Dr Tessa Flack, University of Lincoln, College of Social Science, School of Psychology

Emotion perception research has largely been dominated by work on facial expressions, but emotion is also strongly conveyed from the body. Research exploring emotion recognition from the body tends to refer to “the body” as a whole entity. However, the body is made up of different components (hands, arms, trunk, etc.), all of which could be differentially contributing to emotion recognition. We know that the hands can help to convey actions and, in particular, are important for social communication through gestures, but we currently do not know to what extent the hands influence emotion recognition from the body. Here, 93 adults viewed static emotional body stimuli with either the hands, arms, or both components removed and completed a forced-choice emotion recognition task. Removing the hands significantly reduced recognition accuracy for fear and anger but made no significant difference to the recognition of happiness and sadness. Removing the arms had no effect on emotion recognition accuracy compared with the full-body stimuli. These results suggest the hands may play a key role in the recognition of emotions from the body.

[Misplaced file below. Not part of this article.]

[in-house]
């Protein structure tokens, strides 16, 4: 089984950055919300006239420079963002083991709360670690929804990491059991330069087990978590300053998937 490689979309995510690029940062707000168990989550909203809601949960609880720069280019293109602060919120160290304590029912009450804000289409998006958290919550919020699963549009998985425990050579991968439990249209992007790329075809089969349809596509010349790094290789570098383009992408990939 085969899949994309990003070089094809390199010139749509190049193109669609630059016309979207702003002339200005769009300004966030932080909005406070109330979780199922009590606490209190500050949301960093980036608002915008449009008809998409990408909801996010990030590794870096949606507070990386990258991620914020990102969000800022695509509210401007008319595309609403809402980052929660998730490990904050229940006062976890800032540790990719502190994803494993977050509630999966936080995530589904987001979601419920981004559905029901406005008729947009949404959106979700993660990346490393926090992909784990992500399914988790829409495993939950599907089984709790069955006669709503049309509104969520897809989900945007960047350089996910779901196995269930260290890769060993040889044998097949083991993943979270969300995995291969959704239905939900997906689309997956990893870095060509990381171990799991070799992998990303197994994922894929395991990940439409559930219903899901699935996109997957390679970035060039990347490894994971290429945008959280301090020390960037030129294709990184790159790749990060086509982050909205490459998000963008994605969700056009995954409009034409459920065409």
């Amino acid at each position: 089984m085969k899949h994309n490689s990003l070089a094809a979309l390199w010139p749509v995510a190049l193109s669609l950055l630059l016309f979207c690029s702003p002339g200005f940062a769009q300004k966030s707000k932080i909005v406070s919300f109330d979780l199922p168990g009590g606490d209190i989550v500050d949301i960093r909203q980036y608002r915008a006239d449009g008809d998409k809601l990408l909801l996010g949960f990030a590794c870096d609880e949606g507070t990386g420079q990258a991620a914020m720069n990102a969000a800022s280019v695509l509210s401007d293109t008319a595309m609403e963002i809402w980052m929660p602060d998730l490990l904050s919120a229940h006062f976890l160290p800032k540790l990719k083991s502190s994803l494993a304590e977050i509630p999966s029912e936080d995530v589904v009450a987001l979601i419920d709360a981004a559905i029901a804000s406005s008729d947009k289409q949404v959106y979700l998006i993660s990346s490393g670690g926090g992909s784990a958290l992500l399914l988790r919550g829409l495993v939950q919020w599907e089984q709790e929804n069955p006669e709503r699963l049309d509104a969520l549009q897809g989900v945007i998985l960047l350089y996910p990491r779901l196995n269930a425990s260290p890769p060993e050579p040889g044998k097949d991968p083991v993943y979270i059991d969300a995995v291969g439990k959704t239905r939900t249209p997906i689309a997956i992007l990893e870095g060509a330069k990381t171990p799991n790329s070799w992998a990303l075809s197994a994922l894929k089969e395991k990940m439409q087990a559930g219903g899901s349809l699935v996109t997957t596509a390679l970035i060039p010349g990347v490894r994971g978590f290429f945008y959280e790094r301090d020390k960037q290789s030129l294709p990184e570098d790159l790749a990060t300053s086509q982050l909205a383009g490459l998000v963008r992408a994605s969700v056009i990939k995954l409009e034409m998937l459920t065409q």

University of Lincoln, College of Social Science Research

Tessa Flack, University of Lincoln, School of Psychology

Paddy Ross, Durham University, Department of Psychology